I’ll admit at times I found January a little frustrating, as she seems committed to denying things which seemed obvious to me as a reader. It made sense for her character, and is narratively sensible, but at times it was maddening because it kept dragging her back into danger. This was a definite case of narrative irony making things a little agonising for the reader, but at the same time her hope and belief did make me wish that she was right, and that I had misunderstood what was happening. She was so earnest it made me want her to be right.
It’s really quite a lovely book, and everything is placed so delicately that it feels very gentle in its delivery. Harrow has a beautiful style which means that nothing seems overly described or laboured, she has faith in the ability of her reader to piece things together, and she doesn’t make a show out of big reveals. This means the narrative flows smoothly and is quite a pleasure to read.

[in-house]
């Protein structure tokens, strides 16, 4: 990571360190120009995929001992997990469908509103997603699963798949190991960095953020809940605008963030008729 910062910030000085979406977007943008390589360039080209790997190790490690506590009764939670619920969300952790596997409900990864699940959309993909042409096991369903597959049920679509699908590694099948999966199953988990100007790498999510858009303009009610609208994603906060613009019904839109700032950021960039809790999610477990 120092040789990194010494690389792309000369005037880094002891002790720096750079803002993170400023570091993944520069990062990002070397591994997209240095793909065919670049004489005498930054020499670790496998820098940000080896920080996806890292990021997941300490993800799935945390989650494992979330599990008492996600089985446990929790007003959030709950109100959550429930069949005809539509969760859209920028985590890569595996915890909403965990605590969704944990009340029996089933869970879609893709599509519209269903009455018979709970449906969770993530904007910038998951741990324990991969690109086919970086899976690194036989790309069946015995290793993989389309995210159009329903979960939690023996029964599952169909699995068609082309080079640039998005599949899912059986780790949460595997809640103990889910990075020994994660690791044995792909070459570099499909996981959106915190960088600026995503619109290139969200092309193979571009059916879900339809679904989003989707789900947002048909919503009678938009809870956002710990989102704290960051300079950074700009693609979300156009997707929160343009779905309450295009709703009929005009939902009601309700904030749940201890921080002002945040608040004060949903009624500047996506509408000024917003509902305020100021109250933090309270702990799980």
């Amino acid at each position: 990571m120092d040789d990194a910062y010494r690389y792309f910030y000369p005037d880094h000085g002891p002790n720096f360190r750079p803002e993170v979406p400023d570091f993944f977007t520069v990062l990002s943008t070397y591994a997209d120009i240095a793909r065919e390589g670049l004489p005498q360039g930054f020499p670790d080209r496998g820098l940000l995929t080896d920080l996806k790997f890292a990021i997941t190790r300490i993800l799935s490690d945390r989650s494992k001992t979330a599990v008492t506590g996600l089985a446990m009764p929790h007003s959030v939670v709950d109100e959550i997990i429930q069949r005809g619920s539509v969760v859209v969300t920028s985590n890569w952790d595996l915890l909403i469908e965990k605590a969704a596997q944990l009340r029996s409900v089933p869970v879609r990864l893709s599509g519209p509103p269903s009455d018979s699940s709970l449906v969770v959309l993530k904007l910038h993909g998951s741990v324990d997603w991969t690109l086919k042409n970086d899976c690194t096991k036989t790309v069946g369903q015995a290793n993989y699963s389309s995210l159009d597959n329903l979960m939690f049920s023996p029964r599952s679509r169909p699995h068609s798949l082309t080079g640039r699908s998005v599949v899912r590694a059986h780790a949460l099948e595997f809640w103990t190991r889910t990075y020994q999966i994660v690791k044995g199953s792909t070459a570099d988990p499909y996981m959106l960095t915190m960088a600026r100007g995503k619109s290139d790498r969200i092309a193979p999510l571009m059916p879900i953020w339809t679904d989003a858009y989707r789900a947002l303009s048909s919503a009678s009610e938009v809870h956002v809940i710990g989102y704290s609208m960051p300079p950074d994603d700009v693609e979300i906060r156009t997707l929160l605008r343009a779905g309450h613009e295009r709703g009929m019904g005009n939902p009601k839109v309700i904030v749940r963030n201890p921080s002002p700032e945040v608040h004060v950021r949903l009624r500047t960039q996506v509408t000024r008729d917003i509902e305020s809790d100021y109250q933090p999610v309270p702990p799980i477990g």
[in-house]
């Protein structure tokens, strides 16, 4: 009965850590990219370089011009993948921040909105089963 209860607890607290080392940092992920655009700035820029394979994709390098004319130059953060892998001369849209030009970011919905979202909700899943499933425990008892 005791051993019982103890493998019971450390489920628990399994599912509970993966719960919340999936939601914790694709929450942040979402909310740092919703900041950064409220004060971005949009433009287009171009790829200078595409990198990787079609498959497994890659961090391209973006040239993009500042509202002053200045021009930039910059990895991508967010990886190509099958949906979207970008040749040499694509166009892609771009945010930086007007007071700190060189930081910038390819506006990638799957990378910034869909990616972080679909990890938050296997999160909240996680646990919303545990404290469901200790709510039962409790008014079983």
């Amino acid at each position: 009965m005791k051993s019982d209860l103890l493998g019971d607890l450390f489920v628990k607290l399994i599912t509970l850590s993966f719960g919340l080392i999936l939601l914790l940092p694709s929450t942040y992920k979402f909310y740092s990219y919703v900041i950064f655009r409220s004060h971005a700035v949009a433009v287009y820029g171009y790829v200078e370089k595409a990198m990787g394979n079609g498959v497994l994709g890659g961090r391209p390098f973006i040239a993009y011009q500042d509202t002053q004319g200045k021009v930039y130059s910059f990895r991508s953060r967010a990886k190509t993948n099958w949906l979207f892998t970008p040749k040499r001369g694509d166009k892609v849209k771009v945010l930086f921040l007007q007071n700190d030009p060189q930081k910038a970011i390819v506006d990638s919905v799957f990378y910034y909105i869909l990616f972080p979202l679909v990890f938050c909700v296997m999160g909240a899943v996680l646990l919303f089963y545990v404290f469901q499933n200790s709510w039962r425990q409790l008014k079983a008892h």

- A book that is all at once expansive and personal, it has a sweeping love story that is handled with beautiful delicacy, and a tale of finding yourself and your personal freedom.
- While race is clearly not ignored in the book, it is also not the focal point. Harrow doesn’t pretend racism doesn’t exist in historical USA, but she doesn’t let that define or distract from her character’s story.
- This is a period book but it almost feels timeless, strangely distinct from worldly concerns and instead looking both more internally than daily life, and far further afield than simply planet Earth. It’s a strange balancing act, but it’s done very, very well.
Rating: 5/5 – I wouldn’t be sorry to spend more time with this book, but at the same time I also think the open ending works beautifully if no more books are forthcoming.